The HP sensor, based on the quartz pressure transducer of Karrer and Leach (1969), was investigated by Irish and Snodgrass (1972), SCOR (1975), Culverhouse (1977), Hayes et al. (1978), and Wearn and Larson (1982). The Japan Meteorological Agency (JMA) has employed a pressure gauge, derived from the HP measurement system, to a real-time observatory cabled from land for monitoring offshore tsunamis and seafloor level changes (Isozaki et al., 1980). Brief descriptions of the cabled observatory have been provided by Isozaki et al (1980) and Takahashi (1981a, b). Currently, seven cabled observatories utilizing HP pressure gauges around Japan are operated by JMA, the National Research Institute for Earth Science and Disaster Prevention (NIED), the Earthquake Research Institute of the University of Tokyo (ERI), and the Japan Agency for Marine-Earth Science and Technology (JAMSTEC) (Hirata et al., 2009). Although these HP pressure gauges show a fairly good ability to observe tsunamis of the order of millimeters (Hino et al., 2001; Hirata et al., 2003; Baba et al., 2004; Tanioka et al., 2004; Satake et al., 2005; Saito et al., 2010), there have been no reports of successful observations of low-frequency (<1 day−1) oceanic variations of the order of centimeters. The HP measurement system possibly has a low detection capability for low-frequency variations. In this paper, pressure gauges, derived from the HP measurement system, deployed on cabled observatories are referred to as ocean bottom tsunami meters (OBTMs) (e.g., Matsumoto et al., 2003; Tsushima et al., 2009).
Baba et al. (2006) detected a large vertical seafloor elevation of tens of centimeters, related to the 2003 Tokachi-oki earthquake (Mw 8.0), from OBTMs off Kushiro operated by JAMSTEC (Hirata et al., 2002). The detection capability was clearly improved by correcting the OBTM records using a regression coefficient to the temperature changes. Hirata and Baba (2006) estimated a response of OBTM output to transient temperature changes that can cause false pressure signals in the analysis of tsunamis. These supplementary thermal corrections are beyond the routine procedure to calculate the physical pressure value. So far, the dependency of OBTM data on temperature in other frequency bands has not been investigated, and its temporal changes have not been demonstrated. In addition, if an effective correction of OBTM data is possible, it is useful to discuss the detection capabilities of the OBTM data regarding various geophysical phenomena. In this study, the following are investigated: (1) long-term changes, including drifts in the OBTM records, using records of more than ten years; (2) dependency of the OBTM data on temperature in various frequency bands; and (3) the usefulness of the OBTM data for monitoring geophysical phenomena, after a correction based on the estimated relationship between the OBP and temperature in various frequency bands.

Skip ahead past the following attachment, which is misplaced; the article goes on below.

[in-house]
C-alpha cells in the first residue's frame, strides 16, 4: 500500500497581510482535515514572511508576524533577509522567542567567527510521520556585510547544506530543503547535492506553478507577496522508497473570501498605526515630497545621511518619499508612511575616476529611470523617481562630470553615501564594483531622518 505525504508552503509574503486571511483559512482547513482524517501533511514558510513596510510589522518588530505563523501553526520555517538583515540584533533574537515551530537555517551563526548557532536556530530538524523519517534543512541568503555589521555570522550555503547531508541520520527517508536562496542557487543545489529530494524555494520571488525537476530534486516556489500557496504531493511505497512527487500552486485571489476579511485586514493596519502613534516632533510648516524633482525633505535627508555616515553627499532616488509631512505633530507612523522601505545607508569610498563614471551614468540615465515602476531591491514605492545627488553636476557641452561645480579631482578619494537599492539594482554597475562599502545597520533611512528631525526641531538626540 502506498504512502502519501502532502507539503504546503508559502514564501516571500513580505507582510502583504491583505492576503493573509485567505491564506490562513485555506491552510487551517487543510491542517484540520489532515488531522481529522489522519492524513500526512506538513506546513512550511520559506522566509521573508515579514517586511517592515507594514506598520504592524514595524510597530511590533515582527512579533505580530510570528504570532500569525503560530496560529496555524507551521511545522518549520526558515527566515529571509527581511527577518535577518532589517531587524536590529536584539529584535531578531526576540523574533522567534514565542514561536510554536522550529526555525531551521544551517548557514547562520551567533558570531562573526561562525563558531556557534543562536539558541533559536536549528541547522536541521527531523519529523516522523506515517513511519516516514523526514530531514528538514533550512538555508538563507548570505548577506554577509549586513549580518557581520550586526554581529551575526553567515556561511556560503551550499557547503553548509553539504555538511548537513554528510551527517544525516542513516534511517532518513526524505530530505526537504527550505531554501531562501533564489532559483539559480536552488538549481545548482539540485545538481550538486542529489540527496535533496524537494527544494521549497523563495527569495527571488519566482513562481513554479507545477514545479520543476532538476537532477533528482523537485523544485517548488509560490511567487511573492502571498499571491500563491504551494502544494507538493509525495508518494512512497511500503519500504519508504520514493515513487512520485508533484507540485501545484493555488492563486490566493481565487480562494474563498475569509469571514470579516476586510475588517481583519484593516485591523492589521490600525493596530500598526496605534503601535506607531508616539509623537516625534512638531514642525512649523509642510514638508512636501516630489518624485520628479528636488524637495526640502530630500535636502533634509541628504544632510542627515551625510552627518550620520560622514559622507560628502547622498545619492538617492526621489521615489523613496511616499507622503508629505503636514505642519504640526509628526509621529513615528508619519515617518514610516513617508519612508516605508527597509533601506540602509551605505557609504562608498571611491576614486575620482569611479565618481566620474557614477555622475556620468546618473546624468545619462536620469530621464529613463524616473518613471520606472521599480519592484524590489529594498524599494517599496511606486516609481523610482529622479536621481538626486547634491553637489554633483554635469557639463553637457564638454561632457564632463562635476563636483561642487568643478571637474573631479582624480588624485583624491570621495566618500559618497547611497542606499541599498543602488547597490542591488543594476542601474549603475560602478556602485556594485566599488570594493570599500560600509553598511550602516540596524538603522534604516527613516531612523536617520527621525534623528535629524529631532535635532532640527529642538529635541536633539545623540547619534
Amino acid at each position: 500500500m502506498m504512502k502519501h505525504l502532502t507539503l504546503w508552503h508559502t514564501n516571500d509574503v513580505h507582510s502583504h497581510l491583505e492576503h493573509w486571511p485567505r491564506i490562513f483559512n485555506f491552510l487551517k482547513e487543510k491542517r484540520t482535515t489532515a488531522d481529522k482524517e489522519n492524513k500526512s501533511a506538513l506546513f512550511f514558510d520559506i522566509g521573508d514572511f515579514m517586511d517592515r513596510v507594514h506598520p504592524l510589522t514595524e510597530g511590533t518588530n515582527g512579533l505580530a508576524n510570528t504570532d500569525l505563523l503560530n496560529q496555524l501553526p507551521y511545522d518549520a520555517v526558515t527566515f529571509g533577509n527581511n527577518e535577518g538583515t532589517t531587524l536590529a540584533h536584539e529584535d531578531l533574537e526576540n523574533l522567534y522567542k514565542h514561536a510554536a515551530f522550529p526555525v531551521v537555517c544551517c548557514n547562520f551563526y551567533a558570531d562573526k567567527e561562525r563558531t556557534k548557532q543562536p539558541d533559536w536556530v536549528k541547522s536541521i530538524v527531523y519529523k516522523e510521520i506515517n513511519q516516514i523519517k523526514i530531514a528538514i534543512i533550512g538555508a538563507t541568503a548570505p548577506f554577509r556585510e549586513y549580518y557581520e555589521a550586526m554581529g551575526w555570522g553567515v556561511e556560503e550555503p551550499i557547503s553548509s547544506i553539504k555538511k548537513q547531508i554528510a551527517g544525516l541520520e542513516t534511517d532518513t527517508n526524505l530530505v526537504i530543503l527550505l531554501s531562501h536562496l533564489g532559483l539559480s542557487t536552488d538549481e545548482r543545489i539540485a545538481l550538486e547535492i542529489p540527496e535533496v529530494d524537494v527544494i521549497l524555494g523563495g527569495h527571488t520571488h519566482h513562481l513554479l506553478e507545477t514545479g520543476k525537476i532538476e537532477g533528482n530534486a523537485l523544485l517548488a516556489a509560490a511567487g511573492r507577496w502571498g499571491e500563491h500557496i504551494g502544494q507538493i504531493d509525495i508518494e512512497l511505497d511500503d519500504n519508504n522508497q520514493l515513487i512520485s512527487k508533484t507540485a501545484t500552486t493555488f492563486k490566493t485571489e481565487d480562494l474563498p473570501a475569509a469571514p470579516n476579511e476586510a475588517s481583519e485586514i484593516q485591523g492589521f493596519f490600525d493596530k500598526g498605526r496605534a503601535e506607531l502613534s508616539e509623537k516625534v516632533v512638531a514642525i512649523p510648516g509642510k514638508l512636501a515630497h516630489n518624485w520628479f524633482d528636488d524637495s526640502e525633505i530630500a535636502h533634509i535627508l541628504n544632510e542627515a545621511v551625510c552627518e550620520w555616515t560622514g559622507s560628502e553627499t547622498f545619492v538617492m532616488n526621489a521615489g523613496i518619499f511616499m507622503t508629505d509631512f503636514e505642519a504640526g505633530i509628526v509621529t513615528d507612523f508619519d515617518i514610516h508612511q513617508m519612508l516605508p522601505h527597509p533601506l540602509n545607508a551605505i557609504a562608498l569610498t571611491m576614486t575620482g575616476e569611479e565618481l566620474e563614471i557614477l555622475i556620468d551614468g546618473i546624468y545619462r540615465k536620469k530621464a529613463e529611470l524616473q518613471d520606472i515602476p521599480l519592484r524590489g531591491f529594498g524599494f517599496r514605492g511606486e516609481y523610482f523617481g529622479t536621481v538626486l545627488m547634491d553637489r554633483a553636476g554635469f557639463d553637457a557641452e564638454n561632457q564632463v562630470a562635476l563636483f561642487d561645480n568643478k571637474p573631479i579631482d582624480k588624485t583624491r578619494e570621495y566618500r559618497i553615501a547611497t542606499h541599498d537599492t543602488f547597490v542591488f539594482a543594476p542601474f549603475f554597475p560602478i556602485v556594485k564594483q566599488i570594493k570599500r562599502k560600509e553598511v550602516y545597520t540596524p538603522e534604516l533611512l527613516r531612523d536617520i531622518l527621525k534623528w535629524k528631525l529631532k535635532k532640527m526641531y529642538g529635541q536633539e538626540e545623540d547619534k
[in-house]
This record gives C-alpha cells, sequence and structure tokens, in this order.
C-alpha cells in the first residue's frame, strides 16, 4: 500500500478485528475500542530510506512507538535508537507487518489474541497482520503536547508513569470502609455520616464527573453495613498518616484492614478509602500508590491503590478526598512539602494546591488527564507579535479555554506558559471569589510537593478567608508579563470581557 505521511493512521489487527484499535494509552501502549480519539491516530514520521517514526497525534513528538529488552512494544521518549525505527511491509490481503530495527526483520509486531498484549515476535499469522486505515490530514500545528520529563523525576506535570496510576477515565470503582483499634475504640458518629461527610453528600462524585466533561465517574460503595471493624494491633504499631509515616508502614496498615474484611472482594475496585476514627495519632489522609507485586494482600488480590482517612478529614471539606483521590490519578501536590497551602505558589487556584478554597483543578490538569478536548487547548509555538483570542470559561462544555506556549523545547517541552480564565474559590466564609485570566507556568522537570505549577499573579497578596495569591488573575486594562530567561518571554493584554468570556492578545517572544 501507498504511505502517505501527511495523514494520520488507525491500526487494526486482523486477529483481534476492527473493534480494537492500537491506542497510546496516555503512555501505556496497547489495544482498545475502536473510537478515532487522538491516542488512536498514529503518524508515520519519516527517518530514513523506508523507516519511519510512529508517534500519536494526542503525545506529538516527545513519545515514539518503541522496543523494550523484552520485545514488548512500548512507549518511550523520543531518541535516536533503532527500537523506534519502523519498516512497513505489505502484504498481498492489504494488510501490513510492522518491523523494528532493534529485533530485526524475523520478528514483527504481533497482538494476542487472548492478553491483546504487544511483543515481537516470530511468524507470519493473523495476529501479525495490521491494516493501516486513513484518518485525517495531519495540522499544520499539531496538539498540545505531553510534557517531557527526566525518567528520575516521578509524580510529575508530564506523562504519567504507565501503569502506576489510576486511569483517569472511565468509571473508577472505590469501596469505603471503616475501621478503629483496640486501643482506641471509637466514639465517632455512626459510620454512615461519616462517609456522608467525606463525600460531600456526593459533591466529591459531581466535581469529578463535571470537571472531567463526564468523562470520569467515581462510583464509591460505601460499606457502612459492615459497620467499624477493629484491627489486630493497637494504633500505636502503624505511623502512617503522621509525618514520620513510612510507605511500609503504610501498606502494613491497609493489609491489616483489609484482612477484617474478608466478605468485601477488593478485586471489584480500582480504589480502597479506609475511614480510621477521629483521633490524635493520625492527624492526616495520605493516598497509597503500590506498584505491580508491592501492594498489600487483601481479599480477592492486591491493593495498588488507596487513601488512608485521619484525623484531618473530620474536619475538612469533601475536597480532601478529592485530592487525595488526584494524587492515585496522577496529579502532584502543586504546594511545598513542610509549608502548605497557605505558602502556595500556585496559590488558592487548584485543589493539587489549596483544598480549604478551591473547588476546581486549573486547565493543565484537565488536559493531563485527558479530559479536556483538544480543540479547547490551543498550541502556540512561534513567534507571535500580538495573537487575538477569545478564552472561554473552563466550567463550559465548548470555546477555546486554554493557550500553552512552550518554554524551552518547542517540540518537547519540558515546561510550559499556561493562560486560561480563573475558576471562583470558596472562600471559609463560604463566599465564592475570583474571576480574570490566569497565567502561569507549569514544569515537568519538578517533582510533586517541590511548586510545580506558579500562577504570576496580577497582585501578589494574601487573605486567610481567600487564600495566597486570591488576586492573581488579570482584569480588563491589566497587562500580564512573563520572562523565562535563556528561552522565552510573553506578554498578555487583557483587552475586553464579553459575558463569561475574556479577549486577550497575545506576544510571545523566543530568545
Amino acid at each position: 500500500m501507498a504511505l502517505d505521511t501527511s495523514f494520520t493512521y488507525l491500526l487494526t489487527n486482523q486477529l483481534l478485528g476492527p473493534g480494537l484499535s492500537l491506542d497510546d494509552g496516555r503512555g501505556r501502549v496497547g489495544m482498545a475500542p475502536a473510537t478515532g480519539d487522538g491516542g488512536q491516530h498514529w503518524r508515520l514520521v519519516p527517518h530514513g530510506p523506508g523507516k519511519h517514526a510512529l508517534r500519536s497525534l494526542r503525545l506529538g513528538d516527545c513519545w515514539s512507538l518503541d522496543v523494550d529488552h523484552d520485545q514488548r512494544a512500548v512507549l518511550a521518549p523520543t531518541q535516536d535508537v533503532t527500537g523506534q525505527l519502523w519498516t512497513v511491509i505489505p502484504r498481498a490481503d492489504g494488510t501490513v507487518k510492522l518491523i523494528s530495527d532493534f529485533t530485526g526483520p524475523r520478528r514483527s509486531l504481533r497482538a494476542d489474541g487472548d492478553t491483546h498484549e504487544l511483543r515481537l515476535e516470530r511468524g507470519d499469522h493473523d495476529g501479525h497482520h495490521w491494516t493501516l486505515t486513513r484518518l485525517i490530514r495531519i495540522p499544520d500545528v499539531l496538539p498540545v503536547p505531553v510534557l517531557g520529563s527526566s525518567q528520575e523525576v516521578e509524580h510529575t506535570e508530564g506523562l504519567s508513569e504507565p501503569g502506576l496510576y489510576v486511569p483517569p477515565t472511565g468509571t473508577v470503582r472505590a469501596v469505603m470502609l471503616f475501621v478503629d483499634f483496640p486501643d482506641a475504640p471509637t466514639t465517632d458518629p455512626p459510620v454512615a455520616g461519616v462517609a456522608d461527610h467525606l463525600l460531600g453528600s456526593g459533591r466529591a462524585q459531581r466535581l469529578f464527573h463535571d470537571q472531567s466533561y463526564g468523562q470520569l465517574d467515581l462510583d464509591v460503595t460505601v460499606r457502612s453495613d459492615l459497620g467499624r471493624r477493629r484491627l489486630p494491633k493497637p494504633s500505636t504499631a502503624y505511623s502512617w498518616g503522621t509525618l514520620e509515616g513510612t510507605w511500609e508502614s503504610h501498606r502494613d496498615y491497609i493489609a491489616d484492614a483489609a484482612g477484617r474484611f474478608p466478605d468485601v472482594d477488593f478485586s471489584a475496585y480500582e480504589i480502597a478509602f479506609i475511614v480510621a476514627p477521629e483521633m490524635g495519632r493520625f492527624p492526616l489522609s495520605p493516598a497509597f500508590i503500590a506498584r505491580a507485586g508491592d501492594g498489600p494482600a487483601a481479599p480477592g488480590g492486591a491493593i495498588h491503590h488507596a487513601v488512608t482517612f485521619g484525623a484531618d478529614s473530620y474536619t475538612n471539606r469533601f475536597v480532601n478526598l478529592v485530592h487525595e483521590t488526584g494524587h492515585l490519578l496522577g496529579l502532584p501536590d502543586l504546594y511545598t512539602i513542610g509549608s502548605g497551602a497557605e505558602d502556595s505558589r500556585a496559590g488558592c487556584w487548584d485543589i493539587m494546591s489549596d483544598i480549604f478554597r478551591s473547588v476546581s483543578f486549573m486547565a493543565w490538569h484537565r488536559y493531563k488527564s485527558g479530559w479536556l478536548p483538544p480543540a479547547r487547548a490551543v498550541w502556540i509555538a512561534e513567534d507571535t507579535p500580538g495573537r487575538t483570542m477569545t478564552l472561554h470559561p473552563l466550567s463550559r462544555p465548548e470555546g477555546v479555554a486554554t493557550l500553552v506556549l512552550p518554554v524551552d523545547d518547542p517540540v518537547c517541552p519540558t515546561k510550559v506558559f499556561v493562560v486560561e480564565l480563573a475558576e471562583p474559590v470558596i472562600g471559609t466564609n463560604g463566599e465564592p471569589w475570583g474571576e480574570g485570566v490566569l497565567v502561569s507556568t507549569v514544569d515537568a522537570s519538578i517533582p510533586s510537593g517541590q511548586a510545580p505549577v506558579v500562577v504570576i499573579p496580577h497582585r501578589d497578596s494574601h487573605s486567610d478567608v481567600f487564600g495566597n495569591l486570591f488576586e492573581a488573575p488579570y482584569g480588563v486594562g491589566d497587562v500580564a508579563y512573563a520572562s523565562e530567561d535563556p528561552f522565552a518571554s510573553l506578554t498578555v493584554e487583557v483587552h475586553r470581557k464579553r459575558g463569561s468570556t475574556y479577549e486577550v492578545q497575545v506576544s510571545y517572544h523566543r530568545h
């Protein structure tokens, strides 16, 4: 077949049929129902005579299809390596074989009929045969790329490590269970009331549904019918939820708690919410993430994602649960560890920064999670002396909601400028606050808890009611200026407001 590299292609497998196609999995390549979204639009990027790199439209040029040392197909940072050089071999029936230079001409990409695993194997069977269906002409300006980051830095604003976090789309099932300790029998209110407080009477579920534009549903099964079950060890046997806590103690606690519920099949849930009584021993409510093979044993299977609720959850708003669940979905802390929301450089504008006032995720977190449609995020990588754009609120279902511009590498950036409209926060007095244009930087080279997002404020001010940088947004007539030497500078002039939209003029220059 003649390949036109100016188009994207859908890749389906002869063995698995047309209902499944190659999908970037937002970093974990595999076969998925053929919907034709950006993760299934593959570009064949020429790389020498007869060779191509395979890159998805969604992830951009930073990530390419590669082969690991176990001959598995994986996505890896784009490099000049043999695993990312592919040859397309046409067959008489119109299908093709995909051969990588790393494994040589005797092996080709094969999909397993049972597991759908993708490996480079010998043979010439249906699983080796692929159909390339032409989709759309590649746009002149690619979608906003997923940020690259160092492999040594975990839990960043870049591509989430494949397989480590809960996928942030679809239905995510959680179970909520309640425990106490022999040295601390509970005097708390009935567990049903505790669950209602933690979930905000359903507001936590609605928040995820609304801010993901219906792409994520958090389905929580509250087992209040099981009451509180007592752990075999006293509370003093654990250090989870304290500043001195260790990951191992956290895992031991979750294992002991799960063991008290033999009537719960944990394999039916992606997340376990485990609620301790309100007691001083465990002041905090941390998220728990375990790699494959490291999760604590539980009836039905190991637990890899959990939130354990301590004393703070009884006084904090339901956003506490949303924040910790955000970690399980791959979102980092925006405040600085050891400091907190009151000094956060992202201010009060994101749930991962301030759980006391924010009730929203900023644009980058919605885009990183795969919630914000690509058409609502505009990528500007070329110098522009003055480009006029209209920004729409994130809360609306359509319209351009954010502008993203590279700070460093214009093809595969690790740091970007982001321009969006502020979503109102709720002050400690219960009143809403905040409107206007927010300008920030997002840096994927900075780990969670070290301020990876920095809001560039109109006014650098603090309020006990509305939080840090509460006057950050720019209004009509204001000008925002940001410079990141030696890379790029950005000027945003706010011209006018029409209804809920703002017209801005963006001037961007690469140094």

We examine OBP data obtained at six OBTMs deployed on three cabled observatories (Fig. 1). The OBTMs are located at offshore Kamaishi: TM1 and TM2 (Kanazawa and Hasegawa, 1997); Cape Muroto: MPG1 and MPG2 (Momma et al., 1997); and Kushiro: KPG1 and KPG2 (Hirata et al., 2002). OBTM records during periods ofmore than ten years are used to investigate long-term changes. For reference data to the OBTM data, we use seven sets of OBP data derived from two conductivity-temperature-depth measuring instruments (CTDs) (MCTD and KCTD) connected to the above-mentioned cabled observatories, one OBP gauge (HPG) connected to a cabled observatory (Iwase et al., 2003), and four autonomous OBP observations (GJT3, GJT4, PKMN06, and NMS09) conducted by Tohoku University. All of the OBP reference data were obtained by the Paros measurement system. Data from six tide gauges are also used for comparison. Details of the data used are listed in Table 1.
In the following sections, we analyze one-minute time series obtained by averaging raw data with a one-minute window and by removing outliers. Ocean tide components in the one-minute OBP time series are removed by applying the NAO.99Jb model (Matsumoto et al., 2000). On the other hand, hourly time series obtained by averaging the one-minute time series with a ten-minute window are used when tidal components are examined.
3. OBP Records and Remaining Temperature Dependency